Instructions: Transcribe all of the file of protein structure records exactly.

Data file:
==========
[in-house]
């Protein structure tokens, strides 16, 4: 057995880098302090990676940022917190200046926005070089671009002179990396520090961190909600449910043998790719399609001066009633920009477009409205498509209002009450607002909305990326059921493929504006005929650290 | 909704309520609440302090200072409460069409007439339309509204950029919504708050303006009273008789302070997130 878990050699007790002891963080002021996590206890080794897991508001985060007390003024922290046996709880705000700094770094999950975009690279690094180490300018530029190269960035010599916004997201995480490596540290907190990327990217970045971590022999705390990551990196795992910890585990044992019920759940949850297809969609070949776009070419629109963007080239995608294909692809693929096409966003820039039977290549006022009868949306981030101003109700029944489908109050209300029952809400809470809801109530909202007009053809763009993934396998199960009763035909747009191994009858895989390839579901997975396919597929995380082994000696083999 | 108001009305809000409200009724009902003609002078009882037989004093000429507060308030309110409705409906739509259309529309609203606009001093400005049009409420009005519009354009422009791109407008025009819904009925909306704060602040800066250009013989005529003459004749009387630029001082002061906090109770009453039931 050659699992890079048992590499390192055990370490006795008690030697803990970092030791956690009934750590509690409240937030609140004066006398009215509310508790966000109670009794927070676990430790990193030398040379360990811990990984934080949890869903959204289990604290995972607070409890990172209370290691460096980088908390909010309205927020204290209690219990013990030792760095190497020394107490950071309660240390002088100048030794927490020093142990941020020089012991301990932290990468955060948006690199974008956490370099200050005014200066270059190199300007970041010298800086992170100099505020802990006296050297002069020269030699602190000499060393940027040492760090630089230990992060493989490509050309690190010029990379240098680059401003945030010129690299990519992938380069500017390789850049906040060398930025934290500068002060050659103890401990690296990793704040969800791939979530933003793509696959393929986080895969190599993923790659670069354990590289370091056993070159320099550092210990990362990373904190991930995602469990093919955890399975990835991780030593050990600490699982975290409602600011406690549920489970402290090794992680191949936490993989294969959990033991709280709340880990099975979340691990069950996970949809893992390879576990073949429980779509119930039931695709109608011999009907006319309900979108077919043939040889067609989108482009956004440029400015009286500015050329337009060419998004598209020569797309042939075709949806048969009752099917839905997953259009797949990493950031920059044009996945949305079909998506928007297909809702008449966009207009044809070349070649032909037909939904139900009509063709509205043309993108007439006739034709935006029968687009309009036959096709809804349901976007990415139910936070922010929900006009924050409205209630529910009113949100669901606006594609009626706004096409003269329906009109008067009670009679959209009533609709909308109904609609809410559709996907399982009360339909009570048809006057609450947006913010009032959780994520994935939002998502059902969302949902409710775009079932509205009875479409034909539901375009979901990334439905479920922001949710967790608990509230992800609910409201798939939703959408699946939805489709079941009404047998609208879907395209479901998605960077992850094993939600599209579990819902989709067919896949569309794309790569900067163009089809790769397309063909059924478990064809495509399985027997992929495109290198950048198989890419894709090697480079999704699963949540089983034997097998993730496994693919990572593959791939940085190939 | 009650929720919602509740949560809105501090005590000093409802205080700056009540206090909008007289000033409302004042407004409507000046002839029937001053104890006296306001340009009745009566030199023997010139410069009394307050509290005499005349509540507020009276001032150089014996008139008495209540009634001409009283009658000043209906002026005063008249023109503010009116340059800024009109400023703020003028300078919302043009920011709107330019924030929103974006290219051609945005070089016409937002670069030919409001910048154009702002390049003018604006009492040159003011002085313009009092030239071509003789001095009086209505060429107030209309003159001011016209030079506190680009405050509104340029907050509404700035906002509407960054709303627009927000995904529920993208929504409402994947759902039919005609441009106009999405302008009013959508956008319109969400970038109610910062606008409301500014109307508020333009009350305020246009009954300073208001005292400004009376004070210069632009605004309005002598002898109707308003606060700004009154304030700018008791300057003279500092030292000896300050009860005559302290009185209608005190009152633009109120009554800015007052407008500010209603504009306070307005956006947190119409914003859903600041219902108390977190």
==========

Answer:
[in-house]
């Protein structure tokens, strides 16, 4: 057995880098302090990676940022917190200046926005070089671009002179990396520090961190909600449910043998790719399609001066009633920009477009409205498509209002009450607002909305990326059921493929504006005929650290 | 909704309520609440302090200072409460069409007439339309509204950029919504708050303006009273008789302070997130 878990050699007790002891963080002021996590206890080794897991508001985060007390003024922290046996709880705000700094770094999950975009690279690094180490300018530029190269960035010599916004997201995480490596540290907190990327990217970045971590022999705390990551990196795992910890585990044992019920759940949850297809969609070949776009070419629109963007080239995608294909692809693929096409966003820039039977290549006022009868949306981030101003109700029944489908109050209300029952809400809470809801109530909202007009053809763009993934396998199960009763035909747009191994009858895989390839579901997975396919597929995380082994000696083999 | 108001009305809000409200009724009902003609002078009882037989004093000429507060308030309110409705409906739509259309529309609203606009001093400005049009409420009005519009354009422009791109407008025009819904009925909306704060602040800066250009013989005529003459004749009387630029001082002061906090109770009453039931 050659699992890079048992590499390192055990370490006795008690030697803990970092030791956690009934750590509690409240937030609140004066006398009215509310508790966000109670009794927070676990430790990193030398040379360990811990990984934080949890869903959204289990604290995972607070409890990172209370290691460096980088908390909010309205927020204290209690219990013990030792760095190497020394107490950071309660240390002088100048030794927490020093142990941020020089012991301990932290990468955060948006690199974008956490370099200050005014200066270059190199300007970041010298800086992170100099505020802990006296050297002069020269030699602190000499060393940027040492760090630089230990992060493989490509050309690190010029990379240098680059401003945030010129690299990519992938380069500017390789850049906040060398930025934290500068002060050659103890401990690296990793704040969800791939979530933003793509696959393929986080895969190599993923790659670069354990590289370091056993070159320099550092210990990362990373904190991930995602469990093919955890399975990835991780030593050990600490699982975290409602600011406690549920489970402290090794992680191949936490993989294969959990033991709280709340880990099975979340691990069950996970949809893992390879576990073949429980779509119930039931695709109608011999009907006319309900979108077919043939040889067609989108482009956004440029400015009286500015050329337009060419998004598209020569797309042939075709949806048969009752099917839905997953259009797949990493950031920059044009996945949305079909998506928007297909809702008449966009207009044809070349070649032909037909939904139900009509063709509205043309993108007439006739034709935006029968687009309009036959096709809804349901976007990415139910936070922010929900006009924050409205209630529910009113949100669901606006594609009626706004096409003269329906009109008067009670009679959209009533609709909308109904609609809410559709996907399982009360339909009570048809006057609450947006913010009032959780994520994935939002998502059902969302949902409710775009079932509205009875479409034909539901375009979901990334439905479920922001949710967790608990509230992800609910409201798939939703959408699946939805489709079941009404047998609208879907395209479901998605960077992850094993939600599209579990819902989709067919896949569309794309790569900067163009089809790769397309063909059924478990064809495509399985027997992929495109290198950048198989890419894709090697480079999704699963949540089983034997097998993730496994693919990572593959791939940085190939 | 009650929720919602509740949560809105501090005590000093409802205080700056009540206090909008007289000033409302004042407004409507000046002839029937001053104890006296306001340009009745009566030199023997010139410069009394307050509290005499005349509540507020009276001032150089014996008139008495209540009634001409009283009658000043209906002026005063008249023109503010009116340059800024009109400023703020003028300078919302043009920011709107330019924030929103974006290219051609945005070089016409937002670069030919409001910048154009702002390049003018604006009492040159003011002085313009009092030239071509003789001095009086209505060429107030209309003159001011016209030079506190680009405050509104340029907050509404700035906002509407960054709303627009927000995904529920993208929504409402994947759902039919005609441009106009999405302008009013959508956008319109969400970038109610910062606008409301500014109307508020333009009350305020246009009954300073208001005292400004009376004070210069632009605004309005002598002898109707308003606060700004009154304030700018008791300057003279500092030292000896300050009860005559302290009185209608005190009152633009109120009554800015007052407008500010209603504009306070307005956006947190119409914003859903600041219902108390977190």